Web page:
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Business as unusual: GSB offers Asian program

image: Campus NewsIn a tiered classroom in a renovated plantation house built by a 19th-century spice merchant, 84 students from 15 countries wait for the week to begin. Their first class will be three hours, followed by another three-hour session in the afternoon. The cycle will repeat itself throughout the rest of the week. On Friday the students return to their homes and jobs until the following month, when they will meet again for another week. In all, the process will take 20 months to complete, after which they will receive their University of Chicago M.B.A.s.

The program is a new offering by the Graduate School of Business, and it is located not in Chicago but in the heart of Singapore, just across the street from the president's house. On a continent where M.B.A. degrees are highly valued but no internationally known program exists, the GSB is hoping to establish a secure foothold in the Asian business community.

"If you're going to be a major business school, we think it's important that you be represented in the major economic cities of the world," says Gary Eppen, the Ralph and Dorothy Keller distinguished service professor, who serves as deputy dean of the Singapore program.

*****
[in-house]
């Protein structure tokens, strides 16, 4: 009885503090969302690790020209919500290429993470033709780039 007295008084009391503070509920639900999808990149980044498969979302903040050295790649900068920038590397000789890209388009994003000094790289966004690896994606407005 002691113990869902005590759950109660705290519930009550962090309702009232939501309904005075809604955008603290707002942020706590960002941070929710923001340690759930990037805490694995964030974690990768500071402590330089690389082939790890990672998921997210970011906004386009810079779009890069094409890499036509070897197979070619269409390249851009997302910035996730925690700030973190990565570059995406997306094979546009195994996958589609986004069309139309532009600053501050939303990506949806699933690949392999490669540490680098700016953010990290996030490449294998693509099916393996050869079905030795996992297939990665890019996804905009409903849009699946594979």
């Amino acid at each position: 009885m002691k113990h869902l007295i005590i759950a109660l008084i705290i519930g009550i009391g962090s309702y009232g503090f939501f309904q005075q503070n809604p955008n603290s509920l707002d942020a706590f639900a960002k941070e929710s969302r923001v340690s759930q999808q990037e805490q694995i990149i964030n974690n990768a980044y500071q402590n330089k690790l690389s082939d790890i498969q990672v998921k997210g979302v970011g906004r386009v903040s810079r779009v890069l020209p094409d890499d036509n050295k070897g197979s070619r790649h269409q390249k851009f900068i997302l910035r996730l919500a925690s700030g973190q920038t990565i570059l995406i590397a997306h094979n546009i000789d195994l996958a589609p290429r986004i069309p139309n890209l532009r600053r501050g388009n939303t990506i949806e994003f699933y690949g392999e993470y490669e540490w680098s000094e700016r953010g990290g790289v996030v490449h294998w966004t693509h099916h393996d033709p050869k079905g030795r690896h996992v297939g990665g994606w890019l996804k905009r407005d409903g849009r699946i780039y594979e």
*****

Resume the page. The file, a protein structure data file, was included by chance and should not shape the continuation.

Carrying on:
The concept of an executive M.B.A. program was pioneered by Chicago in 1943 but was not taken to an international level until the University of Michigan began teaching business classes in Hong Kong in 1991. Since then, executive business programs have sprung up in places such as Frankfurt, Buenos Aires, and Hyderabad, India, run by schools like Columbia, Harvard, and Northwestern.

The Singapore campus opened its doors on September 14 with a full roster of students and a clear agenda: to make the Chicago M.B.A. a globally known asset. As universities-through both international and online programs-begin to imitate the expansionism of the companies they study, they not only import lessons in international markets to teach at the local campus, but they also export the school name to distant lands. Notes GSB dean Robert Hamada, "We wanted that region of the world to know that we are permanent." -C.S.

 


  DECEMBER 2000

  > > Volume 93, Number 2


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